Fixing Washington’s budget process: Why co-opetition is needed

It is difficult to imagine anything other than a period of partisan trench warfare for at least a few years following this election. We may hope for compromise, but history suggests that in periods of competitive politics, where either party can imagine a future turnover of power on Capitol Hill and the White House, compromise on the substance of major issues is unlikely.

In addition, the public has become frustrated and bad-tempered about Washington. Just 19% of Americans today say they trust the government in Washington to do what is right always or most of the time – down from almost 80% in the 1960s, at the beginning of the Johnson Administration.

This is bad news for the leaders of both parties. Neither party can be successful in achieving its vision of government when there is gridlock, distrust and dysfunction.

Perhaps these leaders need to draw some lessons from the business community, and in particular the idea of “co-opetition.” Co-opetition is an amalgam of cooperation and competition, and draws from the study of game theory. It describes a situation in which it is in the interest of otherwise very competitive organizations to agree on steps that enhance the overall climate for success while in no way diminishing competition. Examples include restaurants jointly agreeing to offer “Restaurant Week” discounts to boost dining out, or rival computer makers agreeing on standards for third-party software.

Even for fiercely partisan politicians there can be occasions where co-opetition makes sense. One of the most important may be in transforming the federal budget process, to move it away from crises, shutdowns, costly delays and deadlock to one that delivers budgets on time and in an orderly manner. That’s because Americans of all political hues expect government to do routine things properly, like sending out Social Security checks or making sure veterans get timely VA appointments – or passing a budget on time. When government doesn’t perform such routine tasks efficiently it degrades confidence and trust not just in government but in our democracy. Moreover, the failure to enact a budget on time harms the long-run political interests of both parties; each side wants to be able to enact its vision of a budget when it has political power, and if it cannot do so that angers its supporters. And in today’s competitive political environment, in which power changes hands quite frequently, each side knows it could find itself in the position of failing to deliver.

What type of budget process reforms would fit into a co-opetition model, in which each side could see a gain from a process that is more workable, without blunting political competition?

It would certainly not be proposals that would load the political dice heavily in favor of one side. That’s why liberals reject calls for a balanced budget requirement, seeing it as merely a backdoor device to gut their cherished programs. Conservatives, meanwhile, are leery of proposals that would classify more programs as entitlements, thereby allowing more spending to avoid regular review.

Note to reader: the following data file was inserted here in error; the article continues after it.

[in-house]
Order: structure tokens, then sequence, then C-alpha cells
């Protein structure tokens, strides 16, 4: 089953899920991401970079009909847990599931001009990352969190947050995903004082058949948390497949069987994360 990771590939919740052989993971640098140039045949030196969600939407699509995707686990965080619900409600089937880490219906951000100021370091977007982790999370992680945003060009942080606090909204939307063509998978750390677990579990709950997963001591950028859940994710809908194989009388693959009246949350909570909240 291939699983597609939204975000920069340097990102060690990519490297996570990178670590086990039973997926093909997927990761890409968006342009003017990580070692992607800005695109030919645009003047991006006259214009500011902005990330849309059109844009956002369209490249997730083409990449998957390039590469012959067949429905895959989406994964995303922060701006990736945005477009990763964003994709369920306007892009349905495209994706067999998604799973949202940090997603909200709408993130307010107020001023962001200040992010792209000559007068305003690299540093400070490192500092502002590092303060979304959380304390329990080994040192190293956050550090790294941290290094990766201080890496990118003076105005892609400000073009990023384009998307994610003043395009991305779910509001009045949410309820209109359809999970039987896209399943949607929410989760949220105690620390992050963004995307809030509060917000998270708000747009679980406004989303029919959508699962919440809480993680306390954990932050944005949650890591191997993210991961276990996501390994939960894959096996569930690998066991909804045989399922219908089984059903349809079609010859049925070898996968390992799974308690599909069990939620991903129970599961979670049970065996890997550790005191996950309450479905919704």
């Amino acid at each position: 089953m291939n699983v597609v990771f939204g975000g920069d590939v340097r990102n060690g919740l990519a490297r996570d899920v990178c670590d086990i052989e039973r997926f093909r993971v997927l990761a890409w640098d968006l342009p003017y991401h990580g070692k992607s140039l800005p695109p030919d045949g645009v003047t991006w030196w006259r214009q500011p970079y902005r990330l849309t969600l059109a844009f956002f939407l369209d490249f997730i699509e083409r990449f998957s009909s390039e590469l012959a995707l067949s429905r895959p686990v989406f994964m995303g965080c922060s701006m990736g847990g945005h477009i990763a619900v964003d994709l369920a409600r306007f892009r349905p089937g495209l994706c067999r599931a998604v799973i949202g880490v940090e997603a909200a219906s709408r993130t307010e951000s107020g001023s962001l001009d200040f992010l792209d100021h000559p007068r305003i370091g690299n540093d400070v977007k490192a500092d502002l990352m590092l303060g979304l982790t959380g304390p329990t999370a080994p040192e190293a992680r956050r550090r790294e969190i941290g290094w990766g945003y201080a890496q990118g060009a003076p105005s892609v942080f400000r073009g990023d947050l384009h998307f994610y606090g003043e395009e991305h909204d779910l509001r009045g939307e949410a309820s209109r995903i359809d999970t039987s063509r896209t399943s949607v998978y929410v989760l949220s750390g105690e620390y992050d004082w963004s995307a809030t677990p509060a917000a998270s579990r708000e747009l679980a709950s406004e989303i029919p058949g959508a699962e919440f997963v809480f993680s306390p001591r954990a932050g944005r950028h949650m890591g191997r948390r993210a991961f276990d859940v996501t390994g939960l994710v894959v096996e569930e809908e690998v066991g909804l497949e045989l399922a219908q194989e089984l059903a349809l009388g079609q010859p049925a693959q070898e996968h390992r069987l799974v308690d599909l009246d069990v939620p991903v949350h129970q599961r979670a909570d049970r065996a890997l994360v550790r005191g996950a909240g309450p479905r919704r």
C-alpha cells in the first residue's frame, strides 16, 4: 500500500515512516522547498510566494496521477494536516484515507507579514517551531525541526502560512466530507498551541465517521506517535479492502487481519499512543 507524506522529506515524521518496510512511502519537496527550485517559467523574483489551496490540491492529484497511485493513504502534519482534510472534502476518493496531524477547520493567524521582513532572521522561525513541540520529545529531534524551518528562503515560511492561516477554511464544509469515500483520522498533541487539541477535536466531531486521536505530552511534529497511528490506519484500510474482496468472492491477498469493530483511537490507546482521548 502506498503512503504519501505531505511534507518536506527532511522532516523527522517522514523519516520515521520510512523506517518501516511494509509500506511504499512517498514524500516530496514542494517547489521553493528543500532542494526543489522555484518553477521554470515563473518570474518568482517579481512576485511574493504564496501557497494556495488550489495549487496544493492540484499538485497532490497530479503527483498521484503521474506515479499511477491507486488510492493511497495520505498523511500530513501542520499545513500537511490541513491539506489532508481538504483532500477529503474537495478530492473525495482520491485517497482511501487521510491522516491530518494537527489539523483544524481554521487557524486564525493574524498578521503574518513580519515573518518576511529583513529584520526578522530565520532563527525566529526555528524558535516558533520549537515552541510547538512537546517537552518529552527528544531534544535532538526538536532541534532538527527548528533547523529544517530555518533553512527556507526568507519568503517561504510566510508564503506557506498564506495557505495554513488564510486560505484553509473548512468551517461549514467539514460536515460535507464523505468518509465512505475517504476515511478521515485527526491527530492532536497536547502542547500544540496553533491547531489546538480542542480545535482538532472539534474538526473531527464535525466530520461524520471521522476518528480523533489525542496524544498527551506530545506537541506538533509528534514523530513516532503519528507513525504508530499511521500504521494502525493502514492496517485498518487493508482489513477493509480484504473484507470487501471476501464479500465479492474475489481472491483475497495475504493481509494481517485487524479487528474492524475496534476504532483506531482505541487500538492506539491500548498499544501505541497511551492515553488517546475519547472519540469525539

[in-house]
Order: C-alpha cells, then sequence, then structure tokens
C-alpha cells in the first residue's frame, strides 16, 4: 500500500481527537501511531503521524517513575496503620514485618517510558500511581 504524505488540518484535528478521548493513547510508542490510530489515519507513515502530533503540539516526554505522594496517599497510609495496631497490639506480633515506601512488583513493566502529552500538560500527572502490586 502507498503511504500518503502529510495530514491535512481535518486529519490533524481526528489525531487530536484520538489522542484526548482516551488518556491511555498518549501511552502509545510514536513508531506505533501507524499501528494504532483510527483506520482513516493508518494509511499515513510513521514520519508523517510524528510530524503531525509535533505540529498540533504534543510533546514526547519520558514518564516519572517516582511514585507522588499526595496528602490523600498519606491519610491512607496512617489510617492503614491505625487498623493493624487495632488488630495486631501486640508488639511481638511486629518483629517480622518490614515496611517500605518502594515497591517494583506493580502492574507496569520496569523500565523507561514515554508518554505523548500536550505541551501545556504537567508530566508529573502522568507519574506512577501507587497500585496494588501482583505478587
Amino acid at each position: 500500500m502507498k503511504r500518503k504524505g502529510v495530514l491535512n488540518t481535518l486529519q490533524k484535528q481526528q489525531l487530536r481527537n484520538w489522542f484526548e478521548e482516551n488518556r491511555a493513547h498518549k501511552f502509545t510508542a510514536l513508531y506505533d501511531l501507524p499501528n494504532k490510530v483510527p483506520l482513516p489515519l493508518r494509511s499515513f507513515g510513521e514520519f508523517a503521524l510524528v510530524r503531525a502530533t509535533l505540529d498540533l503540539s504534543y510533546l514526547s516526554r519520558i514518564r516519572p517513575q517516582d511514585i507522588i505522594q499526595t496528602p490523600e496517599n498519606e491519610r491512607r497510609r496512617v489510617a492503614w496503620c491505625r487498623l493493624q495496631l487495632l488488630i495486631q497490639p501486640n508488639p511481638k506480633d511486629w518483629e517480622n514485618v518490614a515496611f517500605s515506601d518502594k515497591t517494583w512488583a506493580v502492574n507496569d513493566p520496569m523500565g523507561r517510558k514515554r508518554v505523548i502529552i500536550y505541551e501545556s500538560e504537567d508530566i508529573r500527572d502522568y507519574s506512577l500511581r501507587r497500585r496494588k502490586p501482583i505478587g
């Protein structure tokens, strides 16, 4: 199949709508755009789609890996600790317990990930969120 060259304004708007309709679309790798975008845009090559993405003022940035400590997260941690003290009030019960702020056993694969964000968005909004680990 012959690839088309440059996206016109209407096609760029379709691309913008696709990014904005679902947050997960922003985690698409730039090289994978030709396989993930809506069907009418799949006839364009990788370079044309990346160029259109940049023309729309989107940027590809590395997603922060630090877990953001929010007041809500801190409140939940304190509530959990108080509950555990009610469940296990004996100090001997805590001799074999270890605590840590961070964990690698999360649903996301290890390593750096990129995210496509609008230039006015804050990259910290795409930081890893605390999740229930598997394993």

But some budget process reform ideas might well garner bipartisan support. These are ideas that could help government of whatever size and scope to function better, and so begin to restore public trust, yet do so without requiring either party to concede its principles and goals.

Here are three specific examples.

One, supplement the existing budget presentation with “portfolio budgeting.” A portfolio brings together, in one place, all the programs and tax breaks associated with each major government activity. The problem today is that many activities, such as higher education or worker training, are sprinkled throughout the budget among many programs and tax breaks, meaning it difficult to see the full range of resources involved and to have a focused debate about goals and principles. Including portfolio budgeting in the budget process would allow both supporters and detractors to show more clearly what government does and doesn’t do, and make a better case to the public for their vision. Perhaps not surprisingly, there has been bipartisan interest in the idea.

Two, end the Senate filibuster for budget votes. In today’s competitive political environment, support is beginning to grow for ending the Senate filibuster on most budget-related votes, rather than only for “reconciliation,” which is a narrow procedure sometimes used to push through entitlement and tax changes. Enabling more budget measures to proceed through the Senate without the 60 votes needed to end the filibuster could be attractive to both parties when power often changes hands.

Three, move towards longer-term budgeting. It might even be possible for both sides to agree on introducing a true long-term budget that enacts a spending and revenue plan for the next 25 or 30 years, for major programs like Social Security and Medicare and for major tax measures. Such a long-term budget could serve as a floor as well as a ceiling for tax and entitlement programs. Providing there was a formal opportunity to adjust that part of the budget as economic conditions and national goals evolved, each party might see attractions in this reform idea, since a long-term budget would spark a high profile public and congressional debate over the future course of the country. That debate might even lead to some agreement on a future course.

As the party primaries and the election demonstrated, members of Congress of both parties face political risks when they fail to enact coherent and timely budgets. When competition between parties is strong, and there is a good chance that power could change hands in the next election, political survival becomes harder for everyone. In that climate, some co-opetition on the budget process makes a lot of sense.